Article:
Mystery Septums for "Graflex Film Magazine"greenspun.com : LUSENET : Large format photography : One Thread
I have a couple of Grafmatic film holders. While cruising EBay, I found a set of 24 septums for a "Graflex Film Magazine", and I placed the winning bid.
On receiving them, I found that they did not fit my film holders. While the same length and width, they are slightly thicker. The septums for my Grafmatics have a fairly deep indentation (3/4" long by 1/2" deep) at the loading side of each septum to identify the film type and to extract the film from the septum. My mystery septums have a 1" long by 1/8" deep indentation at the center of the loading end for extracting film.
Does someone know the device for which these septums were designed? Are these for an older Grafmatic?
(I don't see any reference to these particular septums at the Graflex site (www.graflex.org), and for lack of a password, I couldn't leave a post.)
-- neil poulsen (email@example.com), September 23, 2001
I looked at those and other septums on eBay and fortunately, they had a picture. It was obvious from the picture that they were not the same septum that goes in a normal Grafmatic.
I have the Grafmatic repair manual and there is no mention of this other (and strange) septum.
Sorry I can't be of help.
-- Jim Brick (firstname.lastname@example.org), September 23, 2001.
Graflex offered 12 (and sometimes 18) shot Magazines primarily for the reflex cameras. Film exchange was done by pulling on a lifting device, grabbing a septum via a leather bag and repositioning it to the rear. The are more commonly called "BagMags". They're not very fun to use, don't age well and don't fit standard Graphic (or Graflok) backs.
I would guess that production ran from around 1905 to 1950. They were replaced by the far superior Grafmatics which were more auto"matic" and, as you found, the septums are different.
-- Steve Artz (email@example.com), September 23, 2001.
Don't knock the BagMags. For almost 50 years I saw them described in "Graphic-Graflex Photography," and presumed they were something out of the dark ages. Then, a couple of years ago, I bought a 3 1/4x 4 1/4 Super D Graflex. They never made Grafmatics for this size, so I reluctantly bought a couple of BagMags From Lens and Repro. Love 'em -- they're GREAT!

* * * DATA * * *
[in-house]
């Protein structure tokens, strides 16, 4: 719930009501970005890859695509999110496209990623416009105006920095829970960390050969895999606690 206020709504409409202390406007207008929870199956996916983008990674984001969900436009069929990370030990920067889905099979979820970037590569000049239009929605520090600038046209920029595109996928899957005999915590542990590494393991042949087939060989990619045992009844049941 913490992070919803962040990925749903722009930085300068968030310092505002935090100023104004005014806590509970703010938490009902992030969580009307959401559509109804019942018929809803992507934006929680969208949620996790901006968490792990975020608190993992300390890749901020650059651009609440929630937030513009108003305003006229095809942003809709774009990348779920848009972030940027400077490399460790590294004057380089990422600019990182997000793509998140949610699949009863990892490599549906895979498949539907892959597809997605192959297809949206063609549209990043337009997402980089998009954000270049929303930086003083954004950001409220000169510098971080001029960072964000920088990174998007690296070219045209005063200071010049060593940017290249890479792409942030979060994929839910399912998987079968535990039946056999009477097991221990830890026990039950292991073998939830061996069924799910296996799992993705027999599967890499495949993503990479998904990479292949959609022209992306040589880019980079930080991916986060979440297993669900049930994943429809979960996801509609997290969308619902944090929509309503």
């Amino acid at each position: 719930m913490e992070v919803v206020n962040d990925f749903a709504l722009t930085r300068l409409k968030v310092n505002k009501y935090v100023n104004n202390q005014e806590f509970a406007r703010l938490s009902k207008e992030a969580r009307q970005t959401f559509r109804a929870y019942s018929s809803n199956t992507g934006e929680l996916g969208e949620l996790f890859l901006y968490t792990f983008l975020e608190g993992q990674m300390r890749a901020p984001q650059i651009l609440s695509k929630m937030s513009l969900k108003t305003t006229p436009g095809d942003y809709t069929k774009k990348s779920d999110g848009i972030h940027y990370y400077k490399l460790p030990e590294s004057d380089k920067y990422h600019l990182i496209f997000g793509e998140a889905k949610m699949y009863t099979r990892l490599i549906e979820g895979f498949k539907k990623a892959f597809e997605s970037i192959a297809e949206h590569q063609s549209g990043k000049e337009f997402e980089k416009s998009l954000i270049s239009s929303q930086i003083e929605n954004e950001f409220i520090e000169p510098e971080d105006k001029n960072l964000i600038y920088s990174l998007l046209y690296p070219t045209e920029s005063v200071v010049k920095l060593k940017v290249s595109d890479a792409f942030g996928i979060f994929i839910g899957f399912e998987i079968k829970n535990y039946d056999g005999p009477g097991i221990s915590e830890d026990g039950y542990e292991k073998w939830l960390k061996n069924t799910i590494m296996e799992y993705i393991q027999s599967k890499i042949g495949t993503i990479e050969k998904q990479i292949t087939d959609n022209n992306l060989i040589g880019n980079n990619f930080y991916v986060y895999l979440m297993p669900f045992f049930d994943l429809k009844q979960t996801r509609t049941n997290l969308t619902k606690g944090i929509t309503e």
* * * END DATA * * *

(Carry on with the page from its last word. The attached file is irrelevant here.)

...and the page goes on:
-- Wilhelm (firstname.lastname@example.org), September 23, 2001.
Yes, Bagmags are often misunderstood. To get them to operate properly, they need to be used per the instructions which I believe appears on the Graphlex users site. It's important that the septums not get bent and that they are inserted the correct way around to prevent jamming. I have 4 of them which I use with a 4x5 Super D and find them very handy for shooting events where there is no time for film holders. The guy I bought all of this from made a living for forty years using Bagmags. As for the Graphlex vs. the conventional type film backs, I wish the Graphlex style were the established standard. The holders are twice as fast to change and are held tightly (and flatly) against the camera.
-- Robert A. Zeichner (email@example.com), September 23, 2001.
To Wilhelm and Robert, I wasn't really knocking the BagMags - I own several myself, as well as Graflex reflex cameras. However, to get BagMags to operate properly, they must first be in excellent condition. If you are fortunate enough to find a decent one then, with care, it will work fine. My point was just that the Grafmatic is a superior device. Otherwise, Best Wishes
-- Steve Artz (firstname.lastname@example.org), September 24, 2001.
Small film sheaths, such as described, were sold for many years, to enable sheet film to be used in old plate-holders. This may be the origin of these 'mystery septums'.
-- Pete Andrews (email@example.com), September 25, 2001.